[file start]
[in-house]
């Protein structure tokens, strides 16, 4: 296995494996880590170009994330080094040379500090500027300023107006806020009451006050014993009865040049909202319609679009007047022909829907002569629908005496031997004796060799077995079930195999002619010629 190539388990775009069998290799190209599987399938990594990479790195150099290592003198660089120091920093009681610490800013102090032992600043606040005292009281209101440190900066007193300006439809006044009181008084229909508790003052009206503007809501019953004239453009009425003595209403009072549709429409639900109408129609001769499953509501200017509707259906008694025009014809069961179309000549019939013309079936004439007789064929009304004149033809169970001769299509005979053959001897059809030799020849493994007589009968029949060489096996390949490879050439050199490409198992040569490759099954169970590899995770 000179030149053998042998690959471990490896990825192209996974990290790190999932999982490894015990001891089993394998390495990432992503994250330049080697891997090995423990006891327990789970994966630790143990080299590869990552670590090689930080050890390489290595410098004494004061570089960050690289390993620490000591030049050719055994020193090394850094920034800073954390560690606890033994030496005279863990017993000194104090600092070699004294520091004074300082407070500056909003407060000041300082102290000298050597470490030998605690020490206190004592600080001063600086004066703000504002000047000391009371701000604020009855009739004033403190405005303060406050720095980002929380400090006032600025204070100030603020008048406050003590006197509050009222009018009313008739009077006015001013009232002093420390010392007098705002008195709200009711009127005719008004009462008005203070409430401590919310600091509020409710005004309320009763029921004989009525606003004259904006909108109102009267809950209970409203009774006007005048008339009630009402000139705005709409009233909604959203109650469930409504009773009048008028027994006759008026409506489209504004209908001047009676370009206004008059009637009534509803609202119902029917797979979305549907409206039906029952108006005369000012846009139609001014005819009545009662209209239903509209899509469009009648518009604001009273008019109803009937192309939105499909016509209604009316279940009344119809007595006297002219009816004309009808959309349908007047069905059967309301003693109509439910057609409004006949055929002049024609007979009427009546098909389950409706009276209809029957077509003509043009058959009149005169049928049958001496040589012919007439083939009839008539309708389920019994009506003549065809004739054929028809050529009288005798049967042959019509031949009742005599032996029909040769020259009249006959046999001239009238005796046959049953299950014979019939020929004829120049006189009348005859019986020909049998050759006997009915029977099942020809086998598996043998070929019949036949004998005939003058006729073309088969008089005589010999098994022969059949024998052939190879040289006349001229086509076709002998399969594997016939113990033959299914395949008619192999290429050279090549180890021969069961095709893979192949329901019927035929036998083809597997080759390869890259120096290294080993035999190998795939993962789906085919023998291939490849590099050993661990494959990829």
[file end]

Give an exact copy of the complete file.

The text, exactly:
[in-house]
């Protein structure tokens, strides 16, 4: 296995494996880590170009994330080094040379500090500027300023107006806020009451006050014993009865040049909202319609679009007047022909829907002569629908005496031997004796060799077995079930195999002619010629 190539388990775009069998290799190209599987399938990594990479790195150099290592003198660089120091920093009681610490800013102090032992600043606040005292009281209101440190900066007193300006439809006044009181008084229909508790003052009206503007809501019953004239453009009425003595209403009072549709429409639900109408129609001769499953509501200017509707259906008694025009014809069961179309000549019939013309079936004439007789064929009304004149033809169970001769299509005979053959001897059809030799020849493994007589009968029949060489096996390949490879050439050199490409198992040569490759099954169970590899995770 000179030149053998042998690959471990490896990825192209996974990290790190999932999982490894015990001891089993394998390495990432992503994250330049080697891997090995423990006891327990789970994966630790143990080299590869990552670590090689930080050890390489290595410098004494004061570089960050690289390993620490000591030049050719055994020193090394850094920034800073954390560690606890033994030496005279863990017993000194104090600092070699004294520091004074300082407070500056909003407060000041300082102290000298050597470490030998605690020490206190004592600080001063600086004066703000504002000047000391009371701000604020009855009739004033403190405005303060406050720095980002929380400090006032600025204070100030603020008048406050003590006197509050009222009018009313008739009077006015001013009232002093420390010392007098705002008195709200009711009127005719008004009462008005203070409430401590919310600091509020409710005004309320009763029921004989009525606003004259904006909108109102009267809950209970409203009774006007005048008339009630009402000139705005709409009233909604959203109650469930409504009773009048008028027994006759008026409506489209504004209908001047009676370009206004008059009637009534509803609202119902029917797979979305549907409206039906029952108006005369000012846009139609001014005819009545009662209209239903509209899509469009009648518009604001009273008019109803009937192309939105499909016509209604009316279940009344119809007595006297002219009816004309009808959309349908007047069905059967309301003693109509439910057609409004006949055929002049024609007979009427009546098909389950409706009276209809029957077509003509043009058959009149005169049928049958001496040589012919007439083939009839008539309708389920019994009506003549065809004739054929028809050529009288005798049967042959019509031949009742005599032996029909040769020259009249006959046999001239009238005796046959049953299950014979019939020929004829120049006189009348005859019986020909049998050759006997009915029977099942020809086998598996043998070929019949036949004998005939003058006729073309088969008089005589010999098994022969059949024998052939190879040289006349001229086509076709002998399969594997016939113990033959299914395949008619192999290429050279090549180890021969069961095709893979192949329901019927035929036998083809597997080759390869890259120096290294080993035999190998795939993962789906085919023998291939490849590099050993661990494959990829």